Meet me at the beginning of the red carpet.
That was the text that started my night, last night.
The beginning of the red carpet for "The Judge" opening the Toronto Film Festival. The text may as well have read : meet me at the Oscars.
I grew up on the mean streets of Toronto. North York to be exact. And as a young girl with an awkward mullet I often dreamed of living in Hollywood. What I didn't realize was that in the not so distant future Hollywood would be a streetcar ride away from my birthplace.
I moved to Los Angeles thinking that my dreams would keep me very far from home. And while in Los Angeles I met my friend who was now texting me.
I circled Roy Thomson Hall. There was a red carpet: surrounded by security, throngs of fans, and no entrance for people like me who'd had mullets when they were five and who now had no credentials and no ticket to the movie they were trying to get into.
A very handsome security person at TIFF explained to me calmly and politely (Canadians!) that no one is allowed into Roy Thomson without a ticket.
"But I have a text."
"Can you show it to me?"
I reached for my phone, pulled it out of my purse triumphantly, and then watched it die.
"Do you have a charger?"
He did not.
I ran into an Indian restaurant, nearly falling into the manager. He caught me, asking,
"How can I help you?" (Canadians!)
"Do you have a charger?"
He handed me one. I calmly sipped my water as precious bars of battery were ushered into my phone.
Another text: where r u?
I pulled myself together as best as somebody who struggles as much with identity as I do can, and I walked. I walked with the conviction of someone who knows how to hang in Hollywood (in Toronto) that I would find the beginning of the red carpet. I asked every gorgeous volunteer I could find: Where is the beginning of the red carpet? Until I saw it: an opening, an entrance across the street from The Ritz. Jeanette, a volunteer, let me know that I had arrived and that this was in fact the beginning of the red carpet. I showed her my text. She seemed interested in an adventure.
Jeanette and I marched past the fans, both of us putting our best "I'm too important to be bothered" faces on.
And on we marched- right onto the edge of the red carpet, where my friend was waiting.
My friend looked impressed, and I snapped pictures of the red carpet.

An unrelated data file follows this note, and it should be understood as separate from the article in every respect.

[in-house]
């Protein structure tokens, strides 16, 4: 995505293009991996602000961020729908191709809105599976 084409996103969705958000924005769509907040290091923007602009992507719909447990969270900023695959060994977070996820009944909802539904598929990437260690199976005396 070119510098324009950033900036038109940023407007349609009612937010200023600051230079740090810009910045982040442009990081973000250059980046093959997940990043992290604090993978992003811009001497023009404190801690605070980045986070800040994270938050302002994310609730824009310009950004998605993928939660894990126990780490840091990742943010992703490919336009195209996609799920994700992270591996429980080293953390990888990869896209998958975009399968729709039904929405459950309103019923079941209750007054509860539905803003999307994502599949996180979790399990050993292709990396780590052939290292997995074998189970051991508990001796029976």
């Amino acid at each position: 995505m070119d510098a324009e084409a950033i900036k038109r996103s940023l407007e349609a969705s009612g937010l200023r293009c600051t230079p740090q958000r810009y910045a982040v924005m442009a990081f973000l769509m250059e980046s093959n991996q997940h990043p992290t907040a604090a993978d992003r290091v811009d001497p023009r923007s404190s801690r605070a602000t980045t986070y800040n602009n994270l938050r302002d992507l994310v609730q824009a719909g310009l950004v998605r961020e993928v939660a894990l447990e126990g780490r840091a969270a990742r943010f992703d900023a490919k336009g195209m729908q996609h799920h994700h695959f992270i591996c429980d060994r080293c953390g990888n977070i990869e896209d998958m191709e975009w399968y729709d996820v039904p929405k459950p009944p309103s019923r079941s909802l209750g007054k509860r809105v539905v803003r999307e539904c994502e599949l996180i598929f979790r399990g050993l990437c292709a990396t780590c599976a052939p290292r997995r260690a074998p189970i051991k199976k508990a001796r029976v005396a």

Then Robert Downy Jr's car drove up. I held up my phone excited to potentially win at Facebook the next day.
Then my phone died.
Me and the cast's family and friends were ushered into a greenroom. It was heaven-great candy, beautiful celebrities and an agent who had a battery pack and a charger. As my phone charged, Kristen Bell (who is radiantly pregnant) and I were eating jelly beans together and bemoaning the effect of sugar on our systems.
I spoke with the director David Dobkin who told me that he was honored to be opening the film festival. I believed him.
And then it was time to go into the movie.
The film was lead deftly by Robert Downy Jr. in a way that only a true movie star can lead. Robert Duvall is heartbreakingly nuanced. Vincent D'Onofrio's quiet performance sneaks up on you, and Jeremy Strong's open-hearted performance stands out amongst these heavy hitters. At it's core the film is about a troubled relationship between a father and son.
When the lights came up, Robert Duvall stood, and the audience stood up and clapped for him. In this ironic and cynical world -- where we are sold the idea of not caring -- and especially not caring about films- I loved standing and clapping for Robert Duvall and this film.
I thought about my own mother (who I have a complicated relationship with), who lives blocks away from where the film premiered.
I had been avoiding home and avoiding that relationship for years. It's a funny thing about big dreams. They often lead you home, as far in the opposite direction as you may be trying to go.